Colombia, Mexico Link Drug Efforts
Fox Offers Help in Talks With Rebels
By Scott Wilson
Washington Post Foreign Service
BARRANCABERMEJA, Colombia, April 6 -- Leaders of the Western Hemisphere's
two largest illegal drug exporting countries, Colombia and Mexico, agreed
today to join forces against a multibillion-dollar drug industry that has brought violence and corruption to both nations.
The visiting Mexican president, Vicente Fox, also pledged to take a
more active role on behalf of President Andres Pastrana's government in
peace talks with
Colombia's largest rebel army, the Revolutionary Armed Forces of Colombia (FARC).
Unlike his predecessors, who allowed the guerrilla army to open offices
in Mexico, Fox declared that authorization for the FARC to continue its
presence in Mexico
will depend on its commitment to the peace negotiations.
"We have put ourselves at the disposal of President Pastrana and Colombia
to do all we can, when called on, in favor of peace," said Fox, who recently
Mexico's far smaller rebel insurgency to conduct a nationwide goodwill tour. "After all, in Mexico we are in the same place: Looking for peace and looking for a way
that all families can live in peace."
While mostly symbolic, Fox's unabashed support for Pastrana comes at
an important moment for the Colombian president, whose efforts to secure
agreement after four decades of civil war have yet to yield results.
Fox's highly public agenda today in the capital, Bogota, also seemed
to underscore his stated goal of establishing Mexico as an influential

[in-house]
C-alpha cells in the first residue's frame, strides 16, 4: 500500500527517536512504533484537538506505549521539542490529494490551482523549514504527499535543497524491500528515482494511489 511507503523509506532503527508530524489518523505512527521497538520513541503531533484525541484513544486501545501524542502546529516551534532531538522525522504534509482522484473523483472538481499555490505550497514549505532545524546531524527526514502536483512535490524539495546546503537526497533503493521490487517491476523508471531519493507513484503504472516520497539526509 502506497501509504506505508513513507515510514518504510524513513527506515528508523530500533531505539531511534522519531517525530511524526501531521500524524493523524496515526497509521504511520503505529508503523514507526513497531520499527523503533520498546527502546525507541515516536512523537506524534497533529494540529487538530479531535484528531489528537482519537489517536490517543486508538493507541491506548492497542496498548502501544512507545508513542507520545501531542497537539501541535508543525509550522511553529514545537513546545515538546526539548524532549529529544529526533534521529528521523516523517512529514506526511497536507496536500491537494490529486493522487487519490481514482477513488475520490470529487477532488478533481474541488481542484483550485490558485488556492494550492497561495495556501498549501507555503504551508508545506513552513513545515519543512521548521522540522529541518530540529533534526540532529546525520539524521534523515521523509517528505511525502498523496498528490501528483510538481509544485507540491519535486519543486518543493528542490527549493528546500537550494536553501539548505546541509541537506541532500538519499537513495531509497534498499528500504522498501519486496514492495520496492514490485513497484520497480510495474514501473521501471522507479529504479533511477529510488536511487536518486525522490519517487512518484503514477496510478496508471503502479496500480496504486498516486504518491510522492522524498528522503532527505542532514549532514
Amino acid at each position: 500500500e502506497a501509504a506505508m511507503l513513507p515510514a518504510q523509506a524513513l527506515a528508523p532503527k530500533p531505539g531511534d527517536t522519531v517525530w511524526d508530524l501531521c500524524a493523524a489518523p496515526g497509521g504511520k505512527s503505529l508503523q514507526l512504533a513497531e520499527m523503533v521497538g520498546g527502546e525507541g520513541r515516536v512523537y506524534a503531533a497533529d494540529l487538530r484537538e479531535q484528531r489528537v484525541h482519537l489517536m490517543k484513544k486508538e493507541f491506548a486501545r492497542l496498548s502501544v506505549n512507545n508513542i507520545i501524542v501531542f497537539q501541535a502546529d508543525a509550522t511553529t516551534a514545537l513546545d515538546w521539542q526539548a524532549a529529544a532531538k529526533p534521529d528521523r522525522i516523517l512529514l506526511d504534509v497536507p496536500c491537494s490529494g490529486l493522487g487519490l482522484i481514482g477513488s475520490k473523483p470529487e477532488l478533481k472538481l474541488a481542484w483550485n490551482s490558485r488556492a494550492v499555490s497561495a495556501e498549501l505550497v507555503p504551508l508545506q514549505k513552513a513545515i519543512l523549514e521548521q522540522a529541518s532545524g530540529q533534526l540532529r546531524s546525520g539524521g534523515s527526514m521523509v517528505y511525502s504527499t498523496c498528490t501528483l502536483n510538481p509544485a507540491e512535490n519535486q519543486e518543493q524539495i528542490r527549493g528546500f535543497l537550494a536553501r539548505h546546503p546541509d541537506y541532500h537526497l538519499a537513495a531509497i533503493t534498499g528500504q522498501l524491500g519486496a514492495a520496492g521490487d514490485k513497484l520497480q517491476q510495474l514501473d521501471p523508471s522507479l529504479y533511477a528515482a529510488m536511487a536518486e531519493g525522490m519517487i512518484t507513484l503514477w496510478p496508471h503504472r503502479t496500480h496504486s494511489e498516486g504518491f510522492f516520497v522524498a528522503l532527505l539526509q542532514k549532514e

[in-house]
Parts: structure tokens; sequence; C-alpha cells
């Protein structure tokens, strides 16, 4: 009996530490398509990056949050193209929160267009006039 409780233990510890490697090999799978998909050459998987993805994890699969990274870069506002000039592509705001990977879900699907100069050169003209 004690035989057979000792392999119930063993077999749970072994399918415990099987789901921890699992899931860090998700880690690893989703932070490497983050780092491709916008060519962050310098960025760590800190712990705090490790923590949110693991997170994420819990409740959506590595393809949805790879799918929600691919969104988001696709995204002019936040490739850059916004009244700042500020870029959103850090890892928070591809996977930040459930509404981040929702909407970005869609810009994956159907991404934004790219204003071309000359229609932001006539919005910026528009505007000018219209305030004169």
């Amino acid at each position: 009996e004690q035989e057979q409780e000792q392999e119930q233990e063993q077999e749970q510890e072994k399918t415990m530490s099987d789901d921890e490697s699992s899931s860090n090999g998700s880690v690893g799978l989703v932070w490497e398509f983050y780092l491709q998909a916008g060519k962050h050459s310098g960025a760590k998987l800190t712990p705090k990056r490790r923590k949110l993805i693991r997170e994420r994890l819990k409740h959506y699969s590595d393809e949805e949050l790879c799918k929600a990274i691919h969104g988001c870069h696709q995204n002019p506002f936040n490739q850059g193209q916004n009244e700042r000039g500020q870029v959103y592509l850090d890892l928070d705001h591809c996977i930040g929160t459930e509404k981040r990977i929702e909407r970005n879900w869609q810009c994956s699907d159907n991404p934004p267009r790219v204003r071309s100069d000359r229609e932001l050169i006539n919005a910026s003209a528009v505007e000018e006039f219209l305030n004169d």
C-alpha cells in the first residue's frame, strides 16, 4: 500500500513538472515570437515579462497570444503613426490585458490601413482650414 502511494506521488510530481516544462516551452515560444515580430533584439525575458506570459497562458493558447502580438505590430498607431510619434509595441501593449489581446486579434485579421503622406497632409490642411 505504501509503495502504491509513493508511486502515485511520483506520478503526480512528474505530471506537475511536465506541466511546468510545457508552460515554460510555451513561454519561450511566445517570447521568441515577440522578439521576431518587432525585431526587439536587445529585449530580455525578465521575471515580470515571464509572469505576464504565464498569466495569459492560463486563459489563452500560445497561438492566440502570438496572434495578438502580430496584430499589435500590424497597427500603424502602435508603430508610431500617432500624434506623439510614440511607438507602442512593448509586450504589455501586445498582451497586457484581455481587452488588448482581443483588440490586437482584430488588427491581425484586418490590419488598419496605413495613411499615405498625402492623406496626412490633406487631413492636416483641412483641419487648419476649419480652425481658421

player in Latin American
political and commercial life.
Fox, whose conservative candidacy last year ended the 71-year reign
of the Institutional Revolutionary Party in Mexico, is scheduled to travel
with Pastrana to
Venezuela on Saturday to visit President Hugo Chavez. The goal is to rejuvenate the largely moribund Group of Three, made up of the largest oil-exporting countries
in Latin America, with an eye toward creating a more coordinated economic agenda.
Fox has long supported the peace efforts deployed by Pastrana, who was elected in 1998 on a pledge to bring peace to Colombia.
But today was the first time he made public his warning to the FARC.
"The message for the FARC is clear: Sit down to negotiate and work for
peace. If not, you are not going to have good standing nor the attention
of Mexico," Fox
said in an interview published today in Bogota's El Tiempo newspaper. "We don't want to be with anybody who is not on the road to peace."
Perhaps the most tangible result of Fox's visit involved a pledge to cooperate against drug trafficking.
In recent months, evidence has emerged that the FARC, which helps fund
its 18,000-member army by taxing the domestic drug market, is trying to
enter the more
lucrative exporting business.
Colombian news reports have described contacts between FARC leaders
and members of Mexico's most powerful exporting cartel, based in Tijuana.
accounts for roughly 90 percent of the world's cocaine supply, most of it passing through Mexico on its way to the United States.
Pastrana and Fox agreed today to establish a task force made up of each
country's defense minister, public security minister, attorney general
and other top law
enforcement and justice officials.
The first meeting of the group, charged with coordinating efforts to
stop the export of cocaine and the chemicals used to make it, is scheduled
for next month in
© 2001 The Washington Post